Alas poor Starbucks…

12 07 2008

Or not.  Realistically, I’m not a fan.  Yes, I often get a coffee there, but it’s also the only time I drink flavoured cofee.
Why?  To mask the taste of the coffee itself.  It’s certainly not the best.  But there’s enough of them around to make them convenient.

Two of my friends work in Starbucks Corporate, and I take great delight in telling them constantly how bad their coffee is.  It never fails to amuse me how defensive they get so quickly.

So, you can imagine my delight when I travelled around the globe recently, and visited a Starbucks in every country I went to, and that every single country made coffee better, and remember, this was in International Starbucks locations, than Starbucks in Washington state where the travesty began…

Tee hee!  In your face friends, not only is the coffee bad, but it’s worse here where it all started! 😛

Moving along…

I recently stumbled across an open letter in GQ magazine, that took a potshot at Starbucks, and a very funny shot it was too.  A much more flavoursome shot, than one you may order at Starbucks.  Although depending on your perspective, it could be considered to be as bitter as a shot as you’d get at Starbucks too.  Either way, there’s a parallel.

I thought the article funny enough to read it out to Mark, he in turn thought it funny enough to track down on the Internet, which in turn allowed me to share it with you, and in doing so flesh out a blog entry.  You just have to love a win-win. 😉

So here it is.  Enjoy!

From GQ to you.  Open Letter:  Dear Starbucks  GQ/Talkback

Dear Starbucks,

Hey, is there anywhere to get a decent cup of coffee around here?

Oh, come on. Don’t look so sad. When we’re in the mood for a twenty-four-ounce cup of pumpkin-pie-flavored Cool Whip, a Feist CD covered in mocha fingerprints, a possibly exaggerated memoir by a former child soldier, and some customer “service” that denies our essential humanity, we still head straight to our corner Starbucks. Or the one across from that one. Or the one that will have opened farther down the block by the time we finish typing this sentence.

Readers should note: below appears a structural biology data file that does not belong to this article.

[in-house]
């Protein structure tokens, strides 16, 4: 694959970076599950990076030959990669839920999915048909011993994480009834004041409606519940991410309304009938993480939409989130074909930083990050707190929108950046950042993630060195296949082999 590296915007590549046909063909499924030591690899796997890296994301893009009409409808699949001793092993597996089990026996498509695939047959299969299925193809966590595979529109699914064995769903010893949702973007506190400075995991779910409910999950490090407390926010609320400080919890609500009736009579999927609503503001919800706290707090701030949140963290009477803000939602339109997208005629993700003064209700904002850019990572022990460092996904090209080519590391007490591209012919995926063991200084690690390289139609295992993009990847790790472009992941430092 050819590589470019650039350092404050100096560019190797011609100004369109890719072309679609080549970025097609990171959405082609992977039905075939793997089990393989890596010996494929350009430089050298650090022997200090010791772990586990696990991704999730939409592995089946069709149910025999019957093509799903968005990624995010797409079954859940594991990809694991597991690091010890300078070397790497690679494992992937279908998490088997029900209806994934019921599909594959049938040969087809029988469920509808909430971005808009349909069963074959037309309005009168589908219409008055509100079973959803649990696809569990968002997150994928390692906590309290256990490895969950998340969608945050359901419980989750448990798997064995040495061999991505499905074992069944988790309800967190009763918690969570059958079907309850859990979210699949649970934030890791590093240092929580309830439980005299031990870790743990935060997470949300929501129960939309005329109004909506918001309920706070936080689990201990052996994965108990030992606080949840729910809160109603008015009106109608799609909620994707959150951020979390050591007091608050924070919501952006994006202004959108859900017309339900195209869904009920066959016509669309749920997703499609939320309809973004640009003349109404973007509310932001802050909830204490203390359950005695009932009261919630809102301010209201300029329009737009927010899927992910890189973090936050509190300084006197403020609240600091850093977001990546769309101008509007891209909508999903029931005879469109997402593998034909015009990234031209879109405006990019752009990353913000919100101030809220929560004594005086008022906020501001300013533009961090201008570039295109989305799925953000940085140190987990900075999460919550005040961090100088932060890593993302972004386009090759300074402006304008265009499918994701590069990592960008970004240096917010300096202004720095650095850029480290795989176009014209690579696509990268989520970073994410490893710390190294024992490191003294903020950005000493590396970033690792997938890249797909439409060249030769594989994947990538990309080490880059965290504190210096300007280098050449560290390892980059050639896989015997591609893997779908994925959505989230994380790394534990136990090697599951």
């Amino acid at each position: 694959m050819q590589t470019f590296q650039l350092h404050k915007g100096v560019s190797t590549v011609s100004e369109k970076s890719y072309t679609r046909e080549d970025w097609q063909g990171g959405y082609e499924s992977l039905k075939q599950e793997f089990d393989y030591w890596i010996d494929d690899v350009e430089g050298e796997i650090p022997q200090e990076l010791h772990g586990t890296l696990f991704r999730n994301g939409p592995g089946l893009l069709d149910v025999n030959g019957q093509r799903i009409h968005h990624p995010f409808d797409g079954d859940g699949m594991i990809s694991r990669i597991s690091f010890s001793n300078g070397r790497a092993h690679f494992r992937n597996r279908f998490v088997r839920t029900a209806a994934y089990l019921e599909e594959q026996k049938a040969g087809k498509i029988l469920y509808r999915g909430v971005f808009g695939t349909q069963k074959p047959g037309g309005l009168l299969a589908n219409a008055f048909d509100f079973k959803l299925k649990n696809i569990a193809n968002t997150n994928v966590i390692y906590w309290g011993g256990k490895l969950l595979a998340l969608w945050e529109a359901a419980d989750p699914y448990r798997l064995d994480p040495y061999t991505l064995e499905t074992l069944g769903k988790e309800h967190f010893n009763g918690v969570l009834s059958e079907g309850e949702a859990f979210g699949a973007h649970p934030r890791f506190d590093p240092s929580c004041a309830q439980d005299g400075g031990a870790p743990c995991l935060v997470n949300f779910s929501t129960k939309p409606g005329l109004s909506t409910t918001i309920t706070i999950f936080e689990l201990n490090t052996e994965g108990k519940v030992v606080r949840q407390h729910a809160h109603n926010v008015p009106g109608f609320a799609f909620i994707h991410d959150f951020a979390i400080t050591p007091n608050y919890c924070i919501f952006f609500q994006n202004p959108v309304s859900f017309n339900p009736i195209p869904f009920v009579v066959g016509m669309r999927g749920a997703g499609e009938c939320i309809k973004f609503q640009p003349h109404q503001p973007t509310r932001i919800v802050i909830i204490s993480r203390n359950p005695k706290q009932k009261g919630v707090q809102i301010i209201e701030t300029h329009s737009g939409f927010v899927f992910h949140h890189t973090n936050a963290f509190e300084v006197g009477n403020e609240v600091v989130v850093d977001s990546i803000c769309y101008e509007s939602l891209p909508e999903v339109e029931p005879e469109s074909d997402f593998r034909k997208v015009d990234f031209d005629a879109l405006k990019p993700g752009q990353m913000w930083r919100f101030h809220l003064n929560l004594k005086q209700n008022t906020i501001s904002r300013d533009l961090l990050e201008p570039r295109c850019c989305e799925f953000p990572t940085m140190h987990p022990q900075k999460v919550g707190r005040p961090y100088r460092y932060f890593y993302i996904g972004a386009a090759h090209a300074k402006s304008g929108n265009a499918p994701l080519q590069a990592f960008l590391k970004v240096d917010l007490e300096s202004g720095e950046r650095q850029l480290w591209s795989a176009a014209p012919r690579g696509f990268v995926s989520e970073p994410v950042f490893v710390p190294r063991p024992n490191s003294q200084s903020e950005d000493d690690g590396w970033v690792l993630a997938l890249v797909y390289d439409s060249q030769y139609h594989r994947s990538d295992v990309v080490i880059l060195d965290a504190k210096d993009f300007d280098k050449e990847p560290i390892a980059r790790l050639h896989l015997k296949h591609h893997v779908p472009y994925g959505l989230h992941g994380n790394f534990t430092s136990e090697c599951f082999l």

Here’s the thing, though: We’re never, ever in that mood.

What we do like is coffee. If coffee were smack, we’d be Pete Doherty and we’d refuse to give it up, even if it cost us our career and our supermodel girlfriend. And we’ll tank up anywhere: the neighborhood joint with the womyn-friendly breast-feeding policy and the couches composed entirely of rusty springs; the swill dispenser down the hall; an AA meeting. Anywhere, that is, but Starbucks.

In this we’re not alone. America is a caffeine nation, perpetually jacked up on gallons of magma-hot fuck-yeah juice, and logically you guys should still be making more money than Halliburton and Hannah Montana combined. Instead your market share is crumbling, and so is your cultural primacy. Snooty people have moved on to snootier coffee—shade-grown, fair-trade, artisanal, brought down the mountain by mules that have good dental coverage. Everybody else went back to Dunkin’ Donuts. You’re still part of the fabric of American life—think of Mary-Kate Olsen’s ever present Venti cup, proof despite massive evidence to the contrary that she’s Just Like Us—but so is soul-crushing corporate suckitude. Your new ads spotlight a straight-down-the-middle brew called Pike Place Roast. We’re glad you’re getting back into the coffee business—seriously, is there anything you haven’t put in a latte yet? Courvoisier? DayQuil? unicorn tears?—but we’ve tried this stuff, and it should come with an Egg McMuffin on the side. It’s a rich, complex blend of desperation and mediocrity.